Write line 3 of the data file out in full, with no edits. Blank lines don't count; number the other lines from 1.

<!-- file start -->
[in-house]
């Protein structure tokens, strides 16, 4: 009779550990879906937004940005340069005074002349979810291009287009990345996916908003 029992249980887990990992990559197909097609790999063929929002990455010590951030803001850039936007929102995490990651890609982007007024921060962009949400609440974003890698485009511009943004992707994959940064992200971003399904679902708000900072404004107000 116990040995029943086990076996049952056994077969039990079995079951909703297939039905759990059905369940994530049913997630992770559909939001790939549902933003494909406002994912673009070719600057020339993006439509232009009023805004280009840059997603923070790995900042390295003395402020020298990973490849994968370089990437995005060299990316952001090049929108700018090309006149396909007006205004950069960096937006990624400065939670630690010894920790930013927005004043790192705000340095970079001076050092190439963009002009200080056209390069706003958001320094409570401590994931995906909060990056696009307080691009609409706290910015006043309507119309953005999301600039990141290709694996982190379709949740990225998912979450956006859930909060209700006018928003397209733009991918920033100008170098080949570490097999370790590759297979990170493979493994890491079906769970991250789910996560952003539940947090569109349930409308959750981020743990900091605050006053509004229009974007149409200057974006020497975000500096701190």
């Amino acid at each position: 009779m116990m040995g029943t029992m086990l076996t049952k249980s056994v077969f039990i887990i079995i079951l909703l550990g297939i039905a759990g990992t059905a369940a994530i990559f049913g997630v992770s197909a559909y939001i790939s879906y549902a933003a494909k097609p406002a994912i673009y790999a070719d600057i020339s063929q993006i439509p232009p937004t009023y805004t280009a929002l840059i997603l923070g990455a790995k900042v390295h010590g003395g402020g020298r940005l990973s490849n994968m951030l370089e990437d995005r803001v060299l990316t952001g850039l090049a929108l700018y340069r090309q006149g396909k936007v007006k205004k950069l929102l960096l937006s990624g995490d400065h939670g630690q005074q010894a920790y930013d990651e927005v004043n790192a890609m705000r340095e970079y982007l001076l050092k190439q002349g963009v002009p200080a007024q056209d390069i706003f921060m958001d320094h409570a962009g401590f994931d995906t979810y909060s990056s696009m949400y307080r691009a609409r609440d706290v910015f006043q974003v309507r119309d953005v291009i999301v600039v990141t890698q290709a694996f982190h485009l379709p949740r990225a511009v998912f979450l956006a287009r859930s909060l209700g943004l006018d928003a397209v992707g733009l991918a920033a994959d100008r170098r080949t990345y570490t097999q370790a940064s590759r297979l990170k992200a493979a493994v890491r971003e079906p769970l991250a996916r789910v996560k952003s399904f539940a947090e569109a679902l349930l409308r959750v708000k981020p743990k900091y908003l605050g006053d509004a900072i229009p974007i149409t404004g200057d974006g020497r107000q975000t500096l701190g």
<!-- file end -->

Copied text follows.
């Amino acid at each position: 009779m116990m040995g029943t029992m086990l076996t049952k249980s056994v077969f039990i887990i079995i079951l909703l550990g297939i039905a759990g990992t059905a369940a994530i990559f049913g997630v992770s197909a559909y939001i790939s879906y549902a933003a494909k097609p406002a994912i673009y790999a070719d600057i020339s063929q993006i439509p232009p937004t009023y805004t280009a929002l840059i997603l923070g990455a790995k900042v390295h010590g003395g402020g020298r940005l990973s490849n994968m951030l370089e990437d995005r803001v060299l990316t952001g850039l090049a929108l700018y340069r090309q006149g396909k936007v007006k205004k950069l929102l960096l937006s990624g995490d400065h939670g630690q005074q010894a920790y930013d990651e927005v004043n790192a890609m705000r340095e970079y982007l001076l050092k190439q002349g963009v002009p200080a007024q056209d390069i706003f921060m958001d320094h409570a962009g401590f994931d995906t979810y909060s990056s696009m949400y307080r691009a609409r609440d706290v910015f006043q974003v309507r119309d953005v291009i999301v600039v990141t890698q290709a694996f982190h485009l379709p949740r990225a511009v998912f979450l956006a287009r859930s909060l209700g943004l006018d928003a397209v992707g733009l991918a920033a994959d100008r170098r080949t990345y570490t097999q370790a940064s590759r297979l990170k992200a493979a493994v890491r971003e079906p769970l991250a996916r789910v996560k952003s399904f539940a947090e569109a679902l349930l409308r959750v708000k981020p743990k900091y908003l605050g006053d509004a900072i229009p974007i149409t404004g200057d974006g020497r107000q975000t500096l701190g």